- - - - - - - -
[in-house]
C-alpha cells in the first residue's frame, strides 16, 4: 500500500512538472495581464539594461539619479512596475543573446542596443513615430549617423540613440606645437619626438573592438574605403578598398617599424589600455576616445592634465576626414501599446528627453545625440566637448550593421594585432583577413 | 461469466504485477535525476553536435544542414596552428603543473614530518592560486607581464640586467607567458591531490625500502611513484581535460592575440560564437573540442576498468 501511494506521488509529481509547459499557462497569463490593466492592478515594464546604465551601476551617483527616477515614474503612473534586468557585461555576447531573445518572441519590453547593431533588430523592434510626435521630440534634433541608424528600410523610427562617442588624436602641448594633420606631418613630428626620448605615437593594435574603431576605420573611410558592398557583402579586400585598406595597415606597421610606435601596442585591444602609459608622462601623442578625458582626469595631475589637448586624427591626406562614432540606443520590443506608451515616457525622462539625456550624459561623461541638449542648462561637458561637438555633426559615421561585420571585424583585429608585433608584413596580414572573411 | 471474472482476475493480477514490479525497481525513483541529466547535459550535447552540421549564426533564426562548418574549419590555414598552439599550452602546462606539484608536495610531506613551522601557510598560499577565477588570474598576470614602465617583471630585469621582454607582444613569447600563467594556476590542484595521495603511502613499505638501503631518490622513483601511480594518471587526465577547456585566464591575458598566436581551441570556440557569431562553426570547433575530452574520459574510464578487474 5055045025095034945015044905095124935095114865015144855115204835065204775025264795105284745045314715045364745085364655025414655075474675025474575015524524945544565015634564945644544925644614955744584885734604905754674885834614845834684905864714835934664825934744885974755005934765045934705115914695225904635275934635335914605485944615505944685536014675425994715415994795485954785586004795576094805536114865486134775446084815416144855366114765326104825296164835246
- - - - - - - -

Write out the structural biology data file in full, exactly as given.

[in-house]
C-alpha cells in the first residue's frame, strides 16, 4: 500500500512538472495581464539594461539619479512596475543573446542596443513615430549617423540613440606645437619626438573592438574605403578598398617599424589600455576616445592634465576626414501599446528627453545625440566637448550593421594585432583577413 | 461469466504485477535525476553536435544542414596552428603543473614530518592560486607581464640586467607567458591531490625500502611513484581535460592575440560564437573540442576498468 501511494506521488509529481509547459499557462497569463490593466492592478515594464546604465551601476551617483527616477515614474503612473534586468557585461555576447531573445518572441519590453547593431533588430523592434510626435521630440534634433541608424528600410523610427562617442588624436602641448594633420606631418613630428626620448605615437593594435574603431576605420573611410558592398557583402579586400585598406595597415606597421610606435601596442585591444602609459608622462601623442578625458582626469595631475589637448586624427591626406562614432540606443520590443506608451515616457525622462539625456550624459561623461541638449542648462561637458561637438555633426559615421561585420571585424583585429608585433608584413596580414572573411 | 471474472482476475493480477514490479525497481525513483541529466547535459550535447552540421549564426533564426562548418574549419590555414598552439599550452602546462606539484608536495610531506613551522601557510598560499577565477588570474598576470614602465617583471630585469621582454607582444613569447600563467594556476590542484595521495603511502613499505638501503631518490622513483601511480594518471587526465577547456585566464591575458598566436581551441570556440557569431562553426570547433575530452574520459574510464578487474 5055045025095034945015044905095124935095114865015144855115204835065204775025264795105284745045314715045364745085364655025414655075474675025474575015524524945544565015634564945644544925644614955744584885734604905754674885834614845834684905864714835934664825934744885974755005934765045934705115914695225904635275934635335914605485944615505944685536014675425994715415994795485954785586004795576094805536114865486134775446084815416144855366114765326104825296164835246